Bardahl keeps making circles with the knife. The blade slits his trousers. Soon a dark stain appears on his upper thigh.
You should come see her. You’re
You’ve cut yourself.
(as if in a fog)
With your knife. You’re bleeding.
He looks down, lets out an audible burst of air.
Where the hell’s my mind at these days?
Sheryl stirs and moans. Ruth Ann clears her throat.
Mr. Bardahl? What’s the knife for?
To gut something. See?
(holding it up)
They stare at each other. He fingers the expanding dark spot on his trousers.
Well. You girls come over and see
Sheryl wakes up as he walks away.
Is that Cynthia’s dad? What the fuck
was he doing here?
Being strange. Like his daughter.
The nut doesn’t fall far from the tree.
What’s a record?
EXT. BARDAHL HOUSE
An iron picket fence, half fallen over and covered with Queen Anne’s Lace, fronts the yard. The gate is permanently rusted open. Car parts litter each side of an oil-stained sidewalk.
CYNTHIA BARDAHL, 16, sits on a porch swing, fiddling with something in her lap. Long-legged and big-boned, her baggy shorts and oversized t-shirt mask her figure, but her face is exotically attractive – blue eyes, pale complexion, light reddish brown hair.
She smiles, revealing perfect teeth. The smile vanishes when Bardahl walks up.
Whatcha got there, honey?
(without looking up)
Somethin’ I made.
Well, let your daddy see.
She holds up a collection of small bones on a string.
It’s a cat’s spinal column. I boiled
it and then ran the string through.
Bardahl looks confused.
That’s nice, honey. Lookee here, your
old dad’s cut hisself.
She doesn’t look.
These pants are ruint, I guess. I’ll
go take ‘em off, then you come in and
help daddy get cleaned and bandaged up.
He opens the screen door and goes inside. She dangles the cat’s-spine-on-a-string, making it dance.
Cynthia? Daddy’s ready. Come on
She throws the bones down, stands up quickly and goes in. The empty swing creaks as it sways back and forth.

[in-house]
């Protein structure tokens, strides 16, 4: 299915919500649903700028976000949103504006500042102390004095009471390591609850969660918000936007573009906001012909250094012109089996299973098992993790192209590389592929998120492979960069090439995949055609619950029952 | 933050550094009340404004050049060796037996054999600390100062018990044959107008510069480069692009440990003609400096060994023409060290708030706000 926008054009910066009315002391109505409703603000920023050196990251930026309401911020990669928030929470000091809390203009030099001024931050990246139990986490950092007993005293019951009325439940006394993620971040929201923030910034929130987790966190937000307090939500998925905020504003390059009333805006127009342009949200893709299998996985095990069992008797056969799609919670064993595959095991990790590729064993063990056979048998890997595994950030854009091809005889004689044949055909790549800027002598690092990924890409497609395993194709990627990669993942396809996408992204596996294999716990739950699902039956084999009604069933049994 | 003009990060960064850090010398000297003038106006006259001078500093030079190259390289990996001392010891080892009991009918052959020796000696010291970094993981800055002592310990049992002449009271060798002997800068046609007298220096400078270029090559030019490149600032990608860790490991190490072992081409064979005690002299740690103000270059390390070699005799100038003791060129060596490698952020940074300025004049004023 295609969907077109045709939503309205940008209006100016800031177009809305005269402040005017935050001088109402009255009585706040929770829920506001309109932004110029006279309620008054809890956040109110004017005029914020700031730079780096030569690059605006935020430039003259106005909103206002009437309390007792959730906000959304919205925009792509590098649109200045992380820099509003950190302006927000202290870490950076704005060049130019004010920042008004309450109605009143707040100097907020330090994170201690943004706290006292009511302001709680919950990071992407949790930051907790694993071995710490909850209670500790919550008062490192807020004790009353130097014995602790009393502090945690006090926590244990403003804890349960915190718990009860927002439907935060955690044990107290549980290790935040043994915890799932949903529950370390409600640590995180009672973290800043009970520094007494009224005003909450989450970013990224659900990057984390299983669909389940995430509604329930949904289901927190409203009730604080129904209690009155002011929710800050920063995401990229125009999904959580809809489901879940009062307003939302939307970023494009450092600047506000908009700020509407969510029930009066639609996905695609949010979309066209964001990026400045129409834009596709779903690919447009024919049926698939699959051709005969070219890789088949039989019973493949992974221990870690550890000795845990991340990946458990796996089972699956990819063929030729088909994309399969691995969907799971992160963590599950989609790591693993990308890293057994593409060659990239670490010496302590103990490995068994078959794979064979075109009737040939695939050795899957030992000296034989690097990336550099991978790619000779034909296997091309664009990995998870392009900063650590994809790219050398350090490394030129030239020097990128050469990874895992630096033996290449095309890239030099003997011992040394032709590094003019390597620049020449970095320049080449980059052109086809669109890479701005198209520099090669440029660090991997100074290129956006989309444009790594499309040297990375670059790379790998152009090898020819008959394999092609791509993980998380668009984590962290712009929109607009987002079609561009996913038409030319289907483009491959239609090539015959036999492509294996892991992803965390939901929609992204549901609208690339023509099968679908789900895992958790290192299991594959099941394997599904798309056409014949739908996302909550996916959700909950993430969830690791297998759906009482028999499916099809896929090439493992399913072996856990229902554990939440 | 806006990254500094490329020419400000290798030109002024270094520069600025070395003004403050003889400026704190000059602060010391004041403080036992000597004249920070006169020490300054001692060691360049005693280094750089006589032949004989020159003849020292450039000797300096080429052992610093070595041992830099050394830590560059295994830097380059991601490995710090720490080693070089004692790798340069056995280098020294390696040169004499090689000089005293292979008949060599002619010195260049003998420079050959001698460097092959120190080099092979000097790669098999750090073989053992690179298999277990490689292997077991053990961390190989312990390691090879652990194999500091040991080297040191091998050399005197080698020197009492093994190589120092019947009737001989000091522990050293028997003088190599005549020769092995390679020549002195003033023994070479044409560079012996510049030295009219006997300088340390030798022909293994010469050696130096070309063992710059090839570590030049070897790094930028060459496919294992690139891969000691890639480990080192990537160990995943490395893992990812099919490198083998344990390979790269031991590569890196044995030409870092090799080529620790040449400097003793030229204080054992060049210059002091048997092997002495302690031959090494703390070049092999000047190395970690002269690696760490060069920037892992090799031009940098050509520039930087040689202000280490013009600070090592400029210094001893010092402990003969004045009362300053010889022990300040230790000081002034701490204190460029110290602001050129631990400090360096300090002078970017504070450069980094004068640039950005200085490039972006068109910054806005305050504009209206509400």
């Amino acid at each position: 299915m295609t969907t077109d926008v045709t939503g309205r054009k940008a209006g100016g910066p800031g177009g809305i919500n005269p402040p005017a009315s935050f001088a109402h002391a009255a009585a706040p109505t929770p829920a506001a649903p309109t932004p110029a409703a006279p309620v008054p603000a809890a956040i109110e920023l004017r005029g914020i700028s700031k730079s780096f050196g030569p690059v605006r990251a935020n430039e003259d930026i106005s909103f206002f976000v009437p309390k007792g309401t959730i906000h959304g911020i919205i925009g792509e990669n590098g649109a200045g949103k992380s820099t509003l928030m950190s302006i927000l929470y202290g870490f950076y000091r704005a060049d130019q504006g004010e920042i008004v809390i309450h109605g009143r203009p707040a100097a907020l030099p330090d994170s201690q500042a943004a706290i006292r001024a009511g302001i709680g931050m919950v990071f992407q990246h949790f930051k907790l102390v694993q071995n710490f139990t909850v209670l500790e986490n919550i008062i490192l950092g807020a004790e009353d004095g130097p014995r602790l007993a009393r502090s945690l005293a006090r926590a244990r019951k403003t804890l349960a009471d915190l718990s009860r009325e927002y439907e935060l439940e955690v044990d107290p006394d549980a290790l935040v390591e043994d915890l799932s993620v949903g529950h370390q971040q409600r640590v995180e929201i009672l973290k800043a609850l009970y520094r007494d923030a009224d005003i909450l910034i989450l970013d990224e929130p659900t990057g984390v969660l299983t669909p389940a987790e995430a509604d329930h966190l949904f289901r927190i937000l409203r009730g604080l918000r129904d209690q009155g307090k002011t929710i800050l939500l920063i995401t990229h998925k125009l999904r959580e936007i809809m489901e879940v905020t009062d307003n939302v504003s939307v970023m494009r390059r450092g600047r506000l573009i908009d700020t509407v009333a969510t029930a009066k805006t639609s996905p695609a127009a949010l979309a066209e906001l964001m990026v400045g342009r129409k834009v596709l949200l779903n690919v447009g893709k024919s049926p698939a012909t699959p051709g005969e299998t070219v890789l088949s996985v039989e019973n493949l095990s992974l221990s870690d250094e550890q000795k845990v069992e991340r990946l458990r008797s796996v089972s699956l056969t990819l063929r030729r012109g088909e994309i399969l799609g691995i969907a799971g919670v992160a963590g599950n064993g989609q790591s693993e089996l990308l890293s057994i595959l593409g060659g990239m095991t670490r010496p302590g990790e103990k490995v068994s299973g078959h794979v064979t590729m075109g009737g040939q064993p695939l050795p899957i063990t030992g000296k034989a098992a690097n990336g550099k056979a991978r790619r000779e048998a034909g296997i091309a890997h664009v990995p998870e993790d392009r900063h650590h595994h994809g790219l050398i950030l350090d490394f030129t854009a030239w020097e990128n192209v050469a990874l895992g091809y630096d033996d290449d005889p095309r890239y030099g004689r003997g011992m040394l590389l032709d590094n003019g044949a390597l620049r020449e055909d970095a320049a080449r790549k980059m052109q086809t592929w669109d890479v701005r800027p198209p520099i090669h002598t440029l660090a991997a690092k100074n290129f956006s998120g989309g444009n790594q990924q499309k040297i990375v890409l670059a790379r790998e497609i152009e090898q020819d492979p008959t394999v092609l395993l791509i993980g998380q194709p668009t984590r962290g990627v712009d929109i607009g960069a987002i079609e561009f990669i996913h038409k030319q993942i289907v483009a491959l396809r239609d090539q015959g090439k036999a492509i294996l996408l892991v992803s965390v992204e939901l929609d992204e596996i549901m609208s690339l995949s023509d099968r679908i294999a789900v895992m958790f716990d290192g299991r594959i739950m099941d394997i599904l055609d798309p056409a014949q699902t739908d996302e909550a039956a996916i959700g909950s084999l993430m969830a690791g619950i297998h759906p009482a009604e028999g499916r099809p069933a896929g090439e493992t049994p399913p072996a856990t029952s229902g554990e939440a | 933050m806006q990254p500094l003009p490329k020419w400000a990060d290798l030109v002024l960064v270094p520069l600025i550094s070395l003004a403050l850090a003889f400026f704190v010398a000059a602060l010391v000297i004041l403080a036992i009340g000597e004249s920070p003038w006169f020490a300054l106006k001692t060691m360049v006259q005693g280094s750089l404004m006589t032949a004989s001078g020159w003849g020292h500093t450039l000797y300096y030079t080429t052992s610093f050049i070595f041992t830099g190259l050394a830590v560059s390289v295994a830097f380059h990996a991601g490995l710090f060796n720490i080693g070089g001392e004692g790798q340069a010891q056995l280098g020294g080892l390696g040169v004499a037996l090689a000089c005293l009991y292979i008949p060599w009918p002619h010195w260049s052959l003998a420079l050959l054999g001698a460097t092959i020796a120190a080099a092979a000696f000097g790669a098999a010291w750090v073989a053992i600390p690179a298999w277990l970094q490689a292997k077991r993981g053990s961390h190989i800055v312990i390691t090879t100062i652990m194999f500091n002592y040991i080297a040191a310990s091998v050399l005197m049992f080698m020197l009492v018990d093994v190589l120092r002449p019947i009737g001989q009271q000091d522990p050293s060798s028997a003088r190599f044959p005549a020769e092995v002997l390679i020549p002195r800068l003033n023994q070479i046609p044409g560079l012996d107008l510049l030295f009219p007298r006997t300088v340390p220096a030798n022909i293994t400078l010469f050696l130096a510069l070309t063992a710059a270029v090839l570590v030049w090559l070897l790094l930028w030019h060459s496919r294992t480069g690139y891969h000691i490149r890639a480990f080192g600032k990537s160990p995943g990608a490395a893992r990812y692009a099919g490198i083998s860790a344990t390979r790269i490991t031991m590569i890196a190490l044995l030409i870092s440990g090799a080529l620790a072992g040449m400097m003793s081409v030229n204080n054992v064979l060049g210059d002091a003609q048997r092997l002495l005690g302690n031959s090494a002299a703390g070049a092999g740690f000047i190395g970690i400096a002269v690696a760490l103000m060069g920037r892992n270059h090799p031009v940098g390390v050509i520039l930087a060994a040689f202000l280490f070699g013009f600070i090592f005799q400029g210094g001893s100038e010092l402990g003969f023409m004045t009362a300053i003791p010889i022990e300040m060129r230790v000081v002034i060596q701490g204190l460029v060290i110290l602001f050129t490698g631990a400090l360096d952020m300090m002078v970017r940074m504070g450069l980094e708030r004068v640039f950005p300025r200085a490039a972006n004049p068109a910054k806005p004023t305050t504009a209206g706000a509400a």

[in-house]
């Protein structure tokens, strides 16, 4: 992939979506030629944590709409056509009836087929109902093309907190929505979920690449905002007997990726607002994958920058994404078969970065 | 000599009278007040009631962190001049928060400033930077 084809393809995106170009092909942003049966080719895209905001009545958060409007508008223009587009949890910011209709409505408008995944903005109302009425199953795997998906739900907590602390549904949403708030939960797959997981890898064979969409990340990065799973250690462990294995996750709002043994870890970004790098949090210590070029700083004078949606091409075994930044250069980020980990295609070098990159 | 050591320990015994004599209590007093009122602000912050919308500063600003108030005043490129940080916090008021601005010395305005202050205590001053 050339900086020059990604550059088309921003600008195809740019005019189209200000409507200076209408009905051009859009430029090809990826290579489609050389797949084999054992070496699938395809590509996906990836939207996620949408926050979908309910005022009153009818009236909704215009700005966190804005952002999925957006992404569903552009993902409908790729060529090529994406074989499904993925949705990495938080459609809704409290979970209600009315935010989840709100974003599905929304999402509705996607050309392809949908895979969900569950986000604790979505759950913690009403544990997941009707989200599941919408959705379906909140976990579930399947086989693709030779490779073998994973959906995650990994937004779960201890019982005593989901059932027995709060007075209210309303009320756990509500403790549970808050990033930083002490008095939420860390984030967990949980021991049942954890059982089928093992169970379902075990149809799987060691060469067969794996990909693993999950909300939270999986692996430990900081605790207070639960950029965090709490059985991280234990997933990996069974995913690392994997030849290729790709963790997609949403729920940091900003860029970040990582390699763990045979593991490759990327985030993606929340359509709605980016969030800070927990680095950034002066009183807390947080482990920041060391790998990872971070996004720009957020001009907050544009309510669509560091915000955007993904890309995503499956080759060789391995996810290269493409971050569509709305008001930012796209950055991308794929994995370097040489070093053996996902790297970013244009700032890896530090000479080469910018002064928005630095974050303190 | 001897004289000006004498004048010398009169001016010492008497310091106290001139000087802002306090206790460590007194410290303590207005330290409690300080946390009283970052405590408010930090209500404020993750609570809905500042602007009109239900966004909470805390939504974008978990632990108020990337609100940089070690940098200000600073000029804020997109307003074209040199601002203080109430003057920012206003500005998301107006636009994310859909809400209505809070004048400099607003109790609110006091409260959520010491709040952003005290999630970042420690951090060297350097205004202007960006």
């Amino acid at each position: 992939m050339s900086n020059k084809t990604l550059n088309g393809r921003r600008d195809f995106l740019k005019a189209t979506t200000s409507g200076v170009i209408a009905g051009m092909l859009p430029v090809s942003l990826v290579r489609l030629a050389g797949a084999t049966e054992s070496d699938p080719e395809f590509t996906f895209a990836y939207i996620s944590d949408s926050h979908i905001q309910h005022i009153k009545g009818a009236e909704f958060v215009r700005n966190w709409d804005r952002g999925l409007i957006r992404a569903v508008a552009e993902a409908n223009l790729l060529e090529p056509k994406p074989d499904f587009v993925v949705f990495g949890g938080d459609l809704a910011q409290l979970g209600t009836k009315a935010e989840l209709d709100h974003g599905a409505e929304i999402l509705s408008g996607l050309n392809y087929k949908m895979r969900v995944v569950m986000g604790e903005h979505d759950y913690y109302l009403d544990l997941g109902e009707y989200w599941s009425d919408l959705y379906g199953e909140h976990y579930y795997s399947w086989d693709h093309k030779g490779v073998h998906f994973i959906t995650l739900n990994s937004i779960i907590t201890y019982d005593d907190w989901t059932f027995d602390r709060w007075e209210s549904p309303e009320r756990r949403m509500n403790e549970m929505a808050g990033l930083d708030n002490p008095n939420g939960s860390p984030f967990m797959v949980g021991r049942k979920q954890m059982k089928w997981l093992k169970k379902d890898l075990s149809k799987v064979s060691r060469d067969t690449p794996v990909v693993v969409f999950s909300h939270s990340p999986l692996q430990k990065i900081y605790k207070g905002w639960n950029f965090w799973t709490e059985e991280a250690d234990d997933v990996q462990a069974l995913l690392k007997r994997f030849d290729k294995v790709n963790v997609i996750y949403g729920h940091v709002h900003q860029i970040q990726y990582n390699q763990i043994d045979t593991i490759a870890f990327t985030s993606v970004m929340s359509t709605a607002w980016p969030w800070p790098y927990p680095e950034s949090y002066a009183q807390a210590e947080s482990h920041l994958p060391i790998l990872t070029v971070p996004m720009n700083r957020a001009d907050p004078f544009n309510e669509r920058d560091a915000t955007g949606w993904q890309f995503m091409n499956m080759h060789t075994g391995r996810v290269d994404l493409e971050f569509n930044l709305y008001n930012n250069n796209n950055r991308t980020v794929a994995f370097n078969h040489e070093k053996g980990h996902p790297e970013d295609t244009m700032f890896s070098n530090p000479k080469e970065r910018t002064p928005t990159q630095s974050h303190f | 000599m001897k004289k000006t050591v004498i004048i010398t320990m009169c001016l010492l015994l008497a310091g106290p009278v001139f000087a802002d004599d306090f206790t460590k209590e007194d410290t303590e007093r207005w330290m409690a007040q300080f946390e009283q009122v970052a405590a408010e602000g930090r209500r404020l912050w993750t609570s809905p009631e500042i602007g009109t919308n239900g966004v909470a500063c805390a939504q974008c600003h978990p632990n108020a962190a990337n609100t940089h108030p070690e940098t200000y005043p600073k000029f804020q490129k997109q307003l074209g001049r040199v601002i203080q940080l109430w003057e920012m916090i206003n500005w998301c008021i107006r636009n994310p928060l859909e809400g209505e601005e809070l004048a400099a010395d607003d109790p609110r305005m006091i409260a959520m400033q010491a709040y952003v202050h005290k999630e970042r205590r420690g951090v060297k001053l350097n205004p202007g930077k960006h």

INT. BARDAHL HOUSE – KITCHEN - THE NEXT MORNING
Sink with a hand pump; metal dinette set with yellow plastic edging. Cynthia, wearing a baggy shirt and pants, sits at the table drinking juice. DESI BARDAHL, 52, her skin as faded as her print dress, scrambles eggs at the gas range.
Bardahl comes in, dressed in a work shirt with “R.C.” stitched above the shirt pocket. He tickles Cynthia on the back of the neck; she cringes.
Don’t tease her.
Cyn, ain’t you friends with that Ruth
Ann no more?
Not since third grade.
She sure has grown. In all the right
places, if you know what I mean.
He pours coffee for himself and takes a plate of eggs from Desi. He looks at Cynthia and frowns.
Speaking of, what kind of way is that
to dress for school? Go put on
somethin’ that shows off your figure.
R.C.! What a way to talk.
Cynthia gets up and leaves the room.
INT. CYNTHIA’S ROOM
Totally utilitarian décor - dark colors, no photographs, no personal possessions.
Cynthia holds up an even baggier black t shirt. She pulls off the one she’s wearing – she does have a nice figure.
Her stomach is criss-crossed with cutting scars, some fresher than others.
EXT. PAUL MCNUTT HIGH SCHOOL – DAY
Dozens of laughing teenagers walk in pairs and threes up the front steps. Cynthia walks alone, her black t shirt a dark spot on the sun against the other kids’ bright pastels.